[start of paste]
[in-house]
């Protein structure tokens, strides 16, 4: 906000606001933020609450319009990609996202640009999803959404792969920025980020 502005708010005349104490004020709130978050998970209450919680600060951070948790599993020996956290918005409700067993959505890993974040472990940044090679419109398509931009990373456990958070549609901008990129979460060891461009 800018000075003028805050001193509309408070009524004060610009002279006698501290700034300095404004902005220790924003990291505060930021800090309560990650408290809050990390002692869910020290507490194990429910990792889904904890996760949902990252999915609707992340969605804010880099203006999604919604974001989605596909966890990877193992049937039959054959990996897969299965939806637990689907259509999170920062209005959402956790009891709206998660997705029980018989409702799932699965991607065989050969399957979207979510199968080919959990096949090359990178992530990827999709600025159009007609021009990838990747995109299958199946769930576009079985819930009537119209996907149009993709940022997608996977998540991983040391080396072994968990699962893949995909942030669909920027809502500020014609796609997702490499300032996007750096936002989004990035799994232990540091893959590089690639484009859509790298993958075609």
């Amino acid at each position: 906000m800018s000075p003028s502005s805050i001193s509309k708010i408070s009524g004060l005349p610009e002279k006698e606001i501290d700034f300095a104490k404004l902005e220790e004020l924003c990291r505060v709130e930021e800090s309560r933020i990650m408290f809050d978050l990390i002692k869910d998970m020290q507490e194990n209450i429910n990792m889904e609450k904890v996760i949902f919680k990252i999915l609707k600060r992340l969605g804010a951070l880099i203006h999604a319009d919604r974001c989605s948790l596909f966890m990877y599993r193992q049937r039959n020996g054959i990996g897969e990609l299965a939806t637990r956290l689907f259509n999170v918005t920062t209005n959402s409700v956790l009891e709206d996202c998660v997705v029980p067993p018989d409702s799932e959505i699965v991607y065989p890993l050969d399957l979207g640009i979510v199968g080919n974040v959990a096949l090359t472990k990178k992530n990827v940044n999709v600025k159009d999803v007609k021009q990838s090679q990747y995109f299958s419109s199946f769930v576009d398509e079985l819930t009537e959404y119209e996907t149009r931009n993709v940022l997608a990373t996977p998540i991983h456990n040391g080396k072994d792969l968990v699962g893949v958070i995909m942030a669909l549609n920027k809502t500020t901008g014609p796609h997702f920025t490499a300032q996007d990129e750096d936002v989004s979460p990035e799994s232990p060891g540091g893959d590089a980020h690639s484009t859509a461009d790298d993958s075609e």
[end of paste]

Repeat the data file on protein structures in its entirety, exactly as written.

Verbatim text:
[in-house]
């Protein structure tokens, strides 16, 4: 906000606001933020609450319009990609996202640009999803959404792969920025980020 502005708010005349104490004020709130978050998970209450919680600060951070948790599993020996956290918005409700067993959505890993974040472990940044090679419109398509931009990373456990958070549609901008990129979460060891461009 800018000075003028805050001193509309408070009524004060610009002279006698501290700034300095404004902005220790924003990291505060930021800090309560990650408290809050990390002692869910020290507490194990429910990792889904904890996760949902990252999915609707992340969605804010880099203006999604919604974001989605596909966890990877193992049937039959054959990996897969299965939806637990689907259509999170920062209005959402956790009891709206998660997705029980018989409702799932699965991607065989050969399957979207979510199968080919959990096949090359990178992530990827999709600025159009007609021009990838990747995109299958199946769930576009079985819930009537119209996907149009993709940022997608996977998540991983040391080396072994968990699962893949995909942030669909920027809502500020014609796609997702490499300032996007750096936002989004990035799994232990540091893959590089690639484009859509790298993958075609």
């Amino acid at each position: 906000m800018s000075p003028s502005s805050i001193s509309k708010i408070s009524g004060l005349p610009e002279k006698e606001i501290d700034f300095a104490k404004l902005e220790e004020l924003c990291r505060v709130e930021e800090s309560r933020i990650m408290f809050d978050l990390i002692k869910d998970m020290q507490e194990n209450i429910n990792m889904e609450k904890v996760i949902f919680k990252i999915l609707k600060r992340l969605g804010a951070l880099i203006h999604a319009d919604r974001c989605s948790l596909f966890m990877y599993r193992q049937r039959n020996g054959i990996g897969e990609l299965a939806t637990r956290l689907f259509n999170v918005t920062t209005n959402s409700v956790l009891e709206d996202c998660v997705v029980p067993p018989d409702s799932e959505i699965v991607y065989p890993l050969d399957l979207g640009i979510v199968g080919n974040v959990a096949l090359t472990k990178k992530n990827v940044n999709v600025k159009d999803v007609k021009q990838s090679q990747y995109f299958s419109s199946f769930v576009d398509e079985l819930t009537e959404y119209e996907t149009r931009n993709v940022l997608a990373t996977p998540i991983h456990n040391g080396k072994d792969l968990v699962g893949v958070i995909m942030a669909l549609n920027k809502t500020t901008g014609p796609h997702f920025t490499a300032q996007d990129e750096d936002v989004s979460p990035e799994s232990p060891g540091g893959d590089a980020h690639s484009t859509a461009d790298d993958s075609e």